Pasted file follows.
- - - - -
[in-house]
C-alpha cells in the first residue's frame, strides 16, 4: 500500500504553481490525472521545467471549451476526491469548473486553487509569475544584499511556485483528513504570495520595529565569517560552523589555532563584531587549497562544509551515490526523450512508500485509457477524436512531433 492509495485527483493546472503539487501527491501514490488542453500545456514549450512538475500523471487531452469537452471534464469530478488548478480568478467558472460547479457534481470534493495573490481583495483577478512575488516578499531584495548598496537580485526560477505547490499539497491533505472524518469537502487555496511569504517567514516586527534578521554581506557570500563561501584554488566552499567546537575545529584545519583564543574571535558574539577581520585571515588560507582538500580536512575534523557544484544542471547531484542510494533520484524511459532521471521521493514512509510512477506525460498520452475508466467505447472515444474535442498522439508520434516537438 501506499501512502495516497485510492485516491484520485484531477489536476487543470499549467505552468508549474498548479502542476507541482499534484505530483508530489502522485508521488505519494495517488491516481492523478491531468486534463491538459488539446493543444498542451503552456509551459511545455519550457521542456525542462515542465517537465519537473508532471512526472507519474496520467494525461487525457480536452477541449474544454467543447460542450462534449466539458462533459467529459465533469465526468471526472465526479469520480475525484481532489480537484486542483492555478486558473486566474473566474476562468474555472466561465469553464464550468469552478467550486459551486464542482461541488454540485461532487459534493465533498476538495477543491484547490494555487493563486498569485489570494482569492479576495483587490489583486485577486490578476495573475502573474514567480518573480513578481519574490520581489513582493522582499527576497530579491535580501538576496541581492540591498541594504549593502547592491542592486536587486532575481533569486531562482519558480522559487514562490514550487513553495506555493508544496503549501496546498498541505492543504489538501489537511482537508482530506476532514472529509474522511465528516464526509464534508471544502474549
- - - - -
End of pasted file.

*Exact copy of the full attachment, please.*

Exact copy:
[in-house]
C-alpha cells in the first residue's frame, strides 16, 4: 500500500504553481490525472521545467471549451476526491469548473486553487509569475544584499511556485483528513504570495520595529565569517560552523589555532563584531587549497562544509551515490526523450512508500485509457477524436512531433 492509495485527483493546472503539487501527491501514490488542453500545456514549450512538475500523471487531452469537452471534464469530478488548478480568478467558472460547479457534481470534493495573490481583495483577478512575488516578499531584495548598496537580485526560477505547490499539497491533505472524518469537502487555496511569504517567514516586527534578521554581506557570500563561501584554488566552499567546537575545529584545519583564543574571535558574539577581520585571515588560507582538500580536512575534523557544484544542471547531484542510494533520484524511459532521471521521493514512509510512477506525460498520452475508466467505447472515444474535442498522439508520434516537438 501506499501512502495516497485510492485516491484520485484531477489536476487543470499549467505552468508549474498548479502542476507541482499534484505530483508530489502522485508521488505519494495517488491516481492523478491531468486534463491538459488539446493543444498542451503552456509551459511545455519550457521542456525542462515542465517537465519537473508532471512526472507519474496520467494525461487525457480536452477541449474544454467543447460542450462534449466539458462533459467529459465533469465526468471526472465526479469520480475525484481532489480537484486542483492555478486558473486566474473566474476562468474555472466561465469553464464550468469552478467550486459551486464542482461541488454540485461532487459534493465533498476538495477543491484547490494555487493563486498569485489570494482569492479576495483587490489583486485577486490578476495573475502573474514567480518573480513578481519574490520581489513582493522582499527576497530579491535580501538576496541581492540591498541594504549593502547592491542592486536587486532575481533569486531562482519558480522559487514562490514550487513553495506555493508544496503549501496546498498541505492543504489538501489537511482537508482530506476532514472529509474522511465528516464526509464534508471544502474549